Mercedes wanted us to experience the full brunt of the S 580 with its 4.0-liter twin-turbocharged V8 masterpiece. This is the same motor found under the hood in various AMG products, but here it is near-silent with a soothing baritone rumble when you really step on it. 496 hp and 516 lb-ft let you waft past the proletariat effortlessly in traffic.
The V8 delivers breathtaking acceleration without breaking a sweat - 0-60 mph takes only 4.4 seconds - but we have a sneaking suspicion the inline-six might be nearly as good to pilot on a day-to-day basis.
Buyers who demand greater performance might hold out for the upcoming AMG variants, rumored to produce over 800 hp. If it were our money, though, we'd think about the plug-in hybrid, which pairs the inline-six to an electric motor to produce more power than the V8 model with an estimated 61-mile driving range. This variant hasn't yet been confirmed for the US, but for many, it might be the necessary bridge between the S-Class's luxurious combustion engines and the fully electric EQS that many will find ideal.
The S-Class is the flagship product from Mercedes, so we expected perfection here. Spoiler alert, Mercedes delivered yet again. We've already mentioned the astonishing power, but the S-Class impresses even more with how it delivers that grunt. This car gets up to speed in such a relaxed way, never disturbing the driver or passengers by straining its muscles. Even at triple-digit speeds, the cabin remains silent enough to hear the ventilated seats keeping your tuchus cool.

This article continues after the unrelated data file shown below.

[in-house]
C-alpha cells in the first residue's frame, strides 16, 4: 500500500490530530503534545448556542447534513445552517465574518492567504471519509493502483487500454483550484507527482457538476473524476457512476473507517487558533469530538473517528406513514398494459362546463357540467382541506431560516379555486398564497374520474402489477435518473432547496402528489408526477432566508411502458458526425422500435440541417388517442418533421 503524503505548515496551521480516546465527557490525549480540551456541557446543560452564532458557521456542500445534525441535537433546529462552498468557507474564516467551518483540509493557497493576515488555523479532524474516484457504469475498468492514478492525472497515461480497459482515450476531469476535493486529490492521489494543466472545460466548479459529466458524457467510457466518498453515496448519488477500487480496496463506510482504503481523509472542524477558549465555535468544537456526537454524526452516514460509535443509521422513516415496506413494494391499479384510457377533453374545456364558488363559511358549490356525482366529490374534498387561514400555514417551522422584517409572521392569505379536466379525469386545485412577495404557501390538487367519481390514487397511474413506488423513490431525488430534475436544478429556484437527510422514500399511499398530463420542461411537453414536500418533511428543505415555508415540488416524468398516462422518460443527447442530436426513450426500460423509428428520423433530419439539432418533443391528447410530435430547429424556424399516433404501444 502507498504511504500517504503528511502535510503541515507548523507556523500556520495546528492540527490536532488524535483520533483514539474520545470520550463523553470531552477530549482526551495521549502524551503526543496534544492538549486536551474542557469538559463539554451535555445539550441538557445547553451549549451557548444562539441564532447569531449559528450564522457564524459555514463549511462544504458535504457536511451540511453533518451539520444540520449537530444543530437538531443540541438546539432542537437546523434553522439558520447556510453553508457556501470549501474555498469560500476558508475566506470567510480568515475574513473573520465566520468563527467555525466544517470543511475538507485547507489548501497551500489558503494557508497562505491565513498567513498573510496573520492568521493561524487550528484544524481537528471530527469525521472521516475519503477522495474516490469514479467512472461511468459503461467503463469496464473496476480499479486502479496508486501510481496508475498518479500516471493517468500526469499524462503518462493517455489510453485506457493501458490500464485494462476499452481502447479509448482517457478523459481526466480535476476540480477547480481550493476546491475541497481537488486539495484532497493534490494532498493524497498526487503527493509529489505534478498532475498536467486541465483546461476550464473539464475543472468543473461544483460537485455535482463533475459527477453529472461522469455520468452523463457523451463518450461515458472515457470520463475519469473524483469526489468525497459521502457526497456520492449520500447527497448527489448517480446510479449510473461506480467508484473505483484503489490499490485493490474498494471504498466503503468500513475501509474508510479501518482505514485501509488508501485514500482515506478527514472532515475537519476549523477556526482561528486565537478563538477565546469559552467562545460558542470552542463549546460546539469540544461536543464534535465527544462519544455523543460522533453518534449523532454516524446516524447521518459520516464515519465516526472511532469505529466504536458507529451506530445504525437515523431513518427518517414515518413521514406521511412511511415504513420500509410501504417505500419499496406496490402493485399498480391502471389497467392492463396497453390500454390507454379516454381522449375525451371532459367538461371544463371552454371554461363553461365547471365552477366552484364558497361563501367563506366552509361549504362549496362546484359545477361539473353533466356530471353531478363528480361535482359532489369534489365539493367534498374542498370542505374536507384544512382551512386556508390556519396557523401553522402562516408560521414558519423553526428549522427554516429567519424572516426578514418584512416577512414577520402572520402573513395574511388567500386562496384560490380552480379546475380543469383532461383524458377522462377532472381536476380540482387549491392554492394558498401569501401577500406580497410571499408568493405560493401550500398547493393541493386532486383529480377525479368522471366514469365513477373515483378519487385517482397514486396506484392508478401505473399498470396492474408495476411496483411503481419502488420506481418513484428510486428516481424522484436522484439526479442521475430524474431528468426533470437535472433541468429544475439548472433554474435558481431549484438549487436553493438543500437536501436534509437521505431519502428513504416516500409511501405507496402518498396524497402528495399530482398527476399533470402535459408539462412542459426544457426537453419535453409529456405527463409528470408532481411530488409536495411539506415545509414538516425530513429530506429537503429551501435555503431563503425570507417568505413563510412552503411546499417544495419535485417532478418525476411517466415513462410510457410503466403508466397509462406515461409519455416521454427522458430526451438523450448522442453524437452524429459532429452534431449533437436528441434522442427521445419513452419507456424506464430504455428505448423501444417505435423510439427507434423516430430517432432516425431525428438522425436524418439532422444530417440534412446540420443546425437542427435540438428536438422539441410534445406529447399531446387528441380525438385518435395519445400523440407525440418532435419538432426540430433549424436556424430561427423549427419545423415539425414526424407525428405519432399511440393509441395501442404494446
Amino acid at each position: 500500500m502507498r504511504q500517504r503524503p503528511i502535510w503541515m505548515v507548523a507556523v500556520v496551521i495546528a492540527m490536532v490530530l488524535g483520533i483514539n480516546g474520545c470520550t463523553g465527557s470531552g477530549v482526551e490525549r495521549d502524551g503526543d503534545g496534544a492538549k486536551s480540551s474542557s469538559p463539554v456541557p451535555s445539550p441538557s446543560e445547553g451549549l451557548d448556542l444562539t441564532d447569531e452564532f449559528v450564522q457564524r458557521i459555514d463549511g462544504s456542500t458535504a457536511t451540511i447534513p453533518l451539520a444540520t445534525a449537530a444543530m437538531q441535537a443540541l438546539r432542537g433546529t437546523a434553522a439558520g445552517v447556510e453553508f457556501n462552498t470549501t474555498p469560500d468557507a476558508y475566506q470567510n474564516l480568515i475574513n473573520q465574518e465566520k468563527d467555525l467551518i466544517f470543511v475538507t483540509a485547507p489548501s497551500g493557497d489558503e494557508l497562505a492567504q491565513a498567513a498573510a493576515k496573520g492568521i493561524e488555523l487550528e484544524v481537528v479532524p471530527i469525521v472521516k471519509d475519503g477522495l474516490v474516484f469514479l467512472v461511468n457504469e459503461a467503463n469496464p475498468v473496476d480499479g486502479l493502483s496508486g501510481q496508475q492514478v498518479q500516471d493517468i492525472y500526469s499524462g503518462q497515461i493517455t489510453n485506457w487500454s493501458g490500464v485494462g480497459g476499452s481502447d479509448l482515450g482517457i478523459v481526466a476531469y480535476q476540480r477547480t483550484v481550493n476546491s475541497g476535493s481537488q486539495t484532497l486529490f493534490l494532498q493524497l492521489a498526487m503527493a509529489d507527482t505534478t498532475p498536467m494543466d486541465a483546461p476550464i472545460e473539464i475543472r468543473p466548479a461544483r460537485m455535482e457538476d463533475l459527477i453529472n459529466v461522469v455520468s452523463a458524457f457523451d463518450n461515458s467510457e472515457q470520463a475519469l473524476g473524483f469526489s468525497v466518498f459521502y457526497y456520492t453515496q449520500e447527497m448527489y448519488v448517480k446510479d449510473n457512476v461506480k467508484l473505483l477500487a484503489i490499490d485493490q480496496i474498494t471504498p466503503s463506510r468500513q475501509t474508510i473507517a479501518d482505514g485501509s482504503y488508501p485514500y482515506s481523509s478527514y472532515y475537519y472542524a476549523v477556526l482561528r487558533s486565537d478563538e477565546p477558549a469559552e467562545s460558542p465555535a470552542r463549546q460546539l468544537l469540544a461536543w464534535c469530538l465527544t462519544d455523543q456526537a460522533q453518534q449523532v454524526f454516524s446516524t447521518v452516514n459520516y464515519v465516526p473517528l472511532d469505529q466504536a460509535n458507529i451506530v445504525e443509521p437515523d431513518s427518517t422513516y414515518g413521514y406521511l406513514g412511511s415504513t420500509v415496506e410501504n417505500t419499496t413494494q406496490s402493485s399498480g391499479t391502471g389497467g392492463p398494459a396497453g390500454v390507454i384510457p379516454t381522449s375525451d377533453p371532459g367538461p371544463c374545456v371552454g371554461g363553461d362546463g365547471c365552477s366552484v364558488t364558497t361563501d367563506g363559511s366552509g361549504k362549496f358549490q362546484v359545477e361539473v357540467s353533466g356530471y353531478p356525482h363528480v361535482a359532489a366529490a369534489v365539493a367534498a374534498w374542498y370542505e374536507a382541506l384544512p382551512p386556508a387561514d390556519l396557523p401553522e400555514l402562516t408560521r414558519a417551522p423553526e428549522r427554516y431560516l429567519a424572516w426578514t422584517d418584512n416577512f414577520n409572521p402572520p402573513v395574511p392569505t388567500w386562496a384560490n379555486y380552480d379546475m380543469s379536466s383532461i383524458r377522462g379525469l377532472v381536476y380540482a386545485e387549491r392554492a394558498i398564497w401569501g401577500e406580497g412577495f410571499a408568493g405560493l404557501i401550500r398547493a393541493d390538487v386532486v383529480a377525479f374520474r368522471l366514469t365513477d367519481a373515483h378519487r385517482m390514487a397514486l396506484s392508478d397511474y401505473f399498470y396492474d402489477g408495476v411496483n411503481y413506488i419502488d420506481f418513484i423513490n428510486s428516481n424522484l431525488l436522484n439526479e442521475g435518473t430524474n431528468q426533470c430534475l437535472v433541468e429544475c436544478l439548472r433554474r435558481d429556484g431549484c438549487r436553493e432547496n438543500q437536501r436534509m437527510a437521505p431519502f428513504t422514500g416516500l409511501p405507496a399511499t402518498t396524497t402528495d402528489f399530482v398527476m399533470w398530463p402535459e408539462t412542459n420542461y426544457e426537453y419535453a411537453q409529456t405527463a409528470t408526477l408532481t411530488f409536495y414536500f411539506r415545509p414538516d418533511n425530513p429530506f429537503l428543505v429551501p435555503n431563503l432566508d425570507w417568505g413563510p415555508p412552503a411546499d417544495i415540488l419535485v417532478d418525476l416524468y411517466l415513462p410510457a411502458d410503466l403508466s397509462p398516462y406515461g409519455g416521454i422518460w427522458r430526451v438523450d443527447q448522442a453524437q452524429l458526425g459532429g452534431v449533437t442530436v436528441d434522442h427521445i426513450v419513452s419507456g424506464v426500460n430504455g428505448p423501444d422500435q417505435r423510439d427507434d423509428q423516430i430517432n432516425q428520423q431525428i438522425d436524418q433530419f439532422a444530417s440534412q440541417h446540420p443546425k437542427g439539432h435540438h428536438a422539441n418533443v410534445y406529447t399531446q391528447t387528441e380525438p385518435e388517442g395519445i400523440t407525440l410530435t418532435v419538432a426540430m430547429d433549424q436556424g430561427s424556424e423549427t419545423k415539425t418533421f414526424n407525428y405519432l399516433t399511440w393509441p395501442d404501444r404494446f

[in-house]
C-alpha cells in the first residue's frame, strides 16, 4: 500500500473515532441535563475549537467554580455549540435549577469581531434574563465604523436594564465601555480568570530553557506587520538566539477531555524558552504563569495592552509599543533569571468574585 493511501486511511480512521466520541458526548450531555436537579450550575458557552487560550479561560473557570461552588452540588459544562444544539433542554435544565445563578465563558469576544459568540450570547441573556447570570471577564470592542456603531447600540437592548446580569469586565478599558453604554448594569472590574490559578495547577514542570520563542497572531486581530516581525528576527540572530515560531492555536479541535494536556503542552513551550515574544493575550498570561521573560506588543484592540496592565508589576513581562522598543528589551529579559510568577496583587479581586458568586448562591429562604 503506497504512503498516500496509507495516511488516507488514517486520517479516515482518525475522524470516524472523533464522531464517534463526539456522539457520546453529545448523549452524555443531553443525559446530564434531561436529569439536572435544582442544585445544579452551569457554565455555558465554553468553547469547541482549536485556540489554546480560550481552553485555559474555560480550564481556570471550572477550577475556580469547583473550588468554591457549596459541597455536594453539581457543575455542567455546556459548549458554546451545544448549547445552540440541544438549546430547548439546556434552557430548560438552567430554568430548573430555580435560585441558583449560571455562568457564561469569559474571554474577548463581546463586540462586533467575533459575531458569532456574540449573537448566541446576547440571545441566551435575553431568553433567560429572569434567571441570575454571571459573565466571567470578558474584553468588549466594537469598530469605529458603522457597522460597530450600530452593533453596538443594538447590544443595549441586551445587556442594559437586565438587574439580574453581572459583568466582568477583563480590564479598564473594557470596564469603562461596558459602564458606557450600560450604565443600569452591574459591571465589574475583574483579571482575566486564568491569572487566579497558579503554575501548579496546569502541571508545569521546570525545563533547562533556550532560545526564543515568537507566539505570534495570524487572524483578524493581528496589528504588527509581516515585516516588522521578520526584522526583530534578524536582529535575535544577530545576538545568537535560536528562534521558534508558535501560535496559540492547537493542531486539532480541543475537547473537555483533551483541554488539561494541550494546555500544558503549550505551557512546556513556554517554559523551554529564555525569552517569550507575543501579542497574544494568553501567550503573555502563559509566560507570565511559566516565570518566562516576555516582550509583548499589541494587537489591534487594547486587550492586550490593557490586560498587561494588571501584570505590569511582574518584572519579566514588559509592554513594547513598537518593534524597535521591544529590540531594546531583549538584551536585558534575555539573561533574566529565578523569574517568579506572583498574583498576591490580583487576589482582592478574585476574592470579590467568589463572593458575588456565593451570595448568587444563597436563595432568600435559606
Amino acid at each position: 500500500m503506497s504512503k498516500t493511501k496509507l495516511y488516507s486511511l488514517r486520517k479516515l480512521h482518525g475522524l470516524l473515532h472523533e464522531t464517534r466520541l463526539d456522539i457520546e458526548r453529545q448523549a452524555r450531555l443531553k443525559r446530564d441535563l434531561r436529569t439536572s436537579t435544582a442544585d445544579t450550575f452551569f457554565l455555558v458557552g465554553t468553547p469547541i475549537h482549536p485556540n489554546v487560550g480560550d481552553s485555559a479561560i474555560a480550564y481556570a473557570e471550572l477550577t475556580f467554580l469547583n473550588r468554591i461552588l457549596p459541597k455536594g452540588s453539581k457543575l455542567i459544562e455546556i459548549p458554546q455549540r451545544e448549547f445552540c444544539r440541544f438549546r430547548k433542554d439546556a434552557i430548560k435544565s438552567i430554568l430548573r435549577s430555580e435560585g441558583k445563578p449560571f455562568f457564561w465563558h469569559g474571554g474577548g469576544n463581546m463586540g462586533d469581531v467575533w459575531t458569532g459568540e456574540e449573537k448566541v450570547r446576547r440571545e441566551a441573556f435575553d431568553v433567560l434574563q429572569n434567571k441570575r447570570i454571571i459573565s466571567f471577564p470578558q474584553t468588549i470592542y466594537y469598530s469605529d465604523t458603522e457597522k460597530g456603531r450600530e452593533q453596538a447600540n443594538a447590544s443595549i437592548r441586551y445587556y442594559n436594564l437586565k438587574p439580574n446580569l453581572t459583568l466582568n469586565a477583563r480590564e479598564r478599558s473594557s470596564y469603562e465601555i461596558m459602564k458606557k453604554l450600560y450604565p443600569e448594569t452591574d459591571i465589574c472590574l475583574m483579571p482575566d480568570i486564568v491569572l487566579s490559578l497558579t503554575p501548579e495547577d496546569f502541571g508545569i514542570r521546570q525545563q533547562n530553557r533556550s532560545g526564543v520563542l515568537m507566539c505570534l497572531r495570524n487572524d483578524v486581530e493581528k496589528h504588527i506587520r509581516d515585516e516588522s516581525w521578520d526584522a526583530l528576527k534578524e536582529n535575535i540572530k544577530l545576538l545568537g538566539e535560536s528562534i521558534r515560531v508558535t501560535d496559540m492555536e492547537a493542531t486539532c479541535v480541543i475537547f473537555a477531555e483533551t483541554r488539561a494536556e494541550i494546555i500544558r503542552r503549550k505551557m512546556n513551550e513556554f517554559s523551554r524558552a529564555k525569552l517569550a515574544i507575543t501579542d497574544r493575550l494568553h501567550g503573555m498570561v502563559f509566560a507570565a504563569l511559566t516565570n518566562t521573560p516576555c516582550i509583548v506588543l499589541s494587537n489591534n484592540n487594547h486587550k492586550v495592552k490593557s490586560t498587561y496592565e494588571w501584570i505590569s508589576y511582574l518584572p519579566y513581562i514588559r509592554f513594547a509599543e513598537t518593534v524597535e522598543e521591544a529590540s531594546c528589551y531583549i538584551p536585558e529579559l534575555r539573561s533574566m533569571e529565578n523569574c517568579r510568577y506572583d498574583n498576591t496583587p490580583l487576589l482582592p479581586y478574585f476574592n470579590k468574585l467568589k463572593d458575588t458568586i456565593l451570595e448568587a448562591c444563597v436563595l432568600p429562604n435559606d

Standard AIRMATIC suspension allows the car to float over the rough pavement as if such disturbances were too pedestrian for someone important enough to be driving an S-Class. In the 2022 model year, a more advanced E-Active Body Control suspension will be available with the ability to adjust up to 1,000 times per second. It's difficult to imagine this car getting any more comfortable but our previous experience with the E-Active suspension has us giddy with excitement.
As expected of a cushy luxury sedan, the controls such as the throttle and brake pedal feel light and effortless. The steering is the lone exception; it feels nicely weighted to make the S-Class feel substantial. In addition, this car boasts some of the best semi-autonomous driving features available, keeping the vehicle centered in its lane with minimal pressure on the steering wheel; these features help keep the driver relaxed and more energized when they arrive at their destination.